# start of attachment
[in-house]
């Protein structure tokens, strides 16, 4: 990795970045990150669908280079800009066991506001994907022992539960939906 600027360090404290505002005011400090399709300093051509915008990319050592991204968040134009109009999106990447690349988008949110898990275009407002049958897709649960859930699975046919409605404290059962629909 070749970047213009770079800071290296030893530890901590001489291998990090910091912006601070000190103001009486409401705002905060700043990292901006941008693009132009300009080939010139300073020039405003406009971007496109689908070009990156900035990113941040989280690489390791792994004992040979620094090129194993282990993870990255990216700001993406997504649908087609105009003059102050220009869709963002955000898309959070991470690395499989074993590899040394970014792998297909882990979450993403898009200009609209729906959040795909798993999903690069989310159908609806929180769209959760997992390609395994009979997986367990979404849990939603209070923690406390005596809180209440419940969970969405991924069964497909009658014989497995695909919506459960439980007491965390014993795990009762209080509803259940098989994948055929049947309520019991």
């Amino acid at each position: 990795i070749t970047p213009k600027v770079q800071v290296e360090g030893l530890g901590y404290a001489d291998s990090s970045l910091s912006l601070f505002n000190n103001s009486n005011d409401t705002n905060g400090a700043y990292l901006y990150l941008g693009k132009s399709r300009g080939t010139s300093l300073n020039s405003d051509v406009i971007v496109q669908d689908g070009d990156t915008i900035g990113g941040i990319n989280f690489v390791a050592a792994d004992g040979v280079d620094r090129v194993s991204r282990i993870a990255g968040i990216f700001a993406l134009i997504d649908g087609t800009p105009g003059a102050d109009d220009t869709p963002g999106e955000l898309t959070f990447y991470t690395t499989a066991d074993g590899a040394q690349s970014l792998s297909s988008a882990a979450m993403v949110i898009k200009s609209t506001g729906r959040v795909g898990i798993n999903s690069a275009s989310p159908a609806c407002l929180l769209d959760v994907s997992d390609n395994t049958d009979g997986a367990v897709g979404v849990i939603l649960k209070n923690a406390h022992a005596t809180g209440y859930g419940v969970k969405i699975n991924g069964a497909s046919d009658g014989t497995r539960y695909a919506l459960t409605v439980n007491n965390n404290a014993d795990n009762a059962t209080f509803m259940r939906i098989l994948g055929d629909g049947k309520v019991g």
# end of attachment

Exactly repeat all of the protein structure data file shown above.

[in-house]
């Protein structure tokens, strides 16, 4: 990795970045990150669908280079800009066991506001994907022992539960939906 600027360090404290505002005011400090399709300093051509915008990319050592991204968040134009109009999106990447690349988008949110898990275009407002049958897709649960859930699975046919409605404290059962629909 070749970047213009770079800071290296030893530890901590001489291998990090910091912006601070000190103001009486409401705002905060700043990292901006941008693009132009300009080939010139300073020039405003406009971007496109689908070009990156900035990113941040989280690489390791792994004992040979620094090129194993282990993870990255990216700001993406997504649908087609105009003059102050220009869709963002955000898309959070991470690395499989074993590899040394970014792998297909882990979450993403898009200009609209729906959040795909798993999903690069989310159908609806929180769209959760997992390609395994009979997986367990979404849990939603209070923690406390005596809180209440419940969970969405991924069964497909009658014989497995695909919506459960439980007491965390014993795990009762209080509803259940098989994948055929049947309520019991």
């Amino acid at each position: 990795i070749t970047p213009k600027v770079q800071v290296e360090g030893l530890g901590y404290a001489d291998s990090s970045l910091s912006l601070f505002n000190n103001s009486n005011d409401t705002n905060g400090a700043y990292l901006y990150l941008g693009k132009s399709r300009g080939t010139s300093l300073n020039s405003d051509v406009i971007v496109q669908d689908g070009d990156t915008i900035g990113g941040i990319n989280f690489v390791a050592a792994d004992g040979v280079d620094r090129v194993s991204r282990i993870a990255g968040i990216f700001a993406l134009i997504d649908g087609t800009p105009g003059a102050d109009d220009t869709p963002g999106e955000l898309t959070f990447y991470t690395t499989a066991d074993g590899a040394q690349s970014l792998s297909s988008a882990a979450m993403v949110i898009k200009s609209t506001g729906r959040v795909g898990i798993n999903s690069a275009s989310p159908a609806c407002l929180l769209d959760v994907s997992d390609n395994t049958d009979g997986a367990v897709g979404v849990i939603l649960k209070n923690a406390h022992a005596t809180g209440y859930g419940v969970k969405i699975n991924g069964a497909s046919d009658g014989t497995r539960y695909a919506l459960t409605v439980n007491n965390n404290a014993d795990n009762a059962t209080f509803m259940r939906i098989l994948g055929d629909g049947k309520v019991g």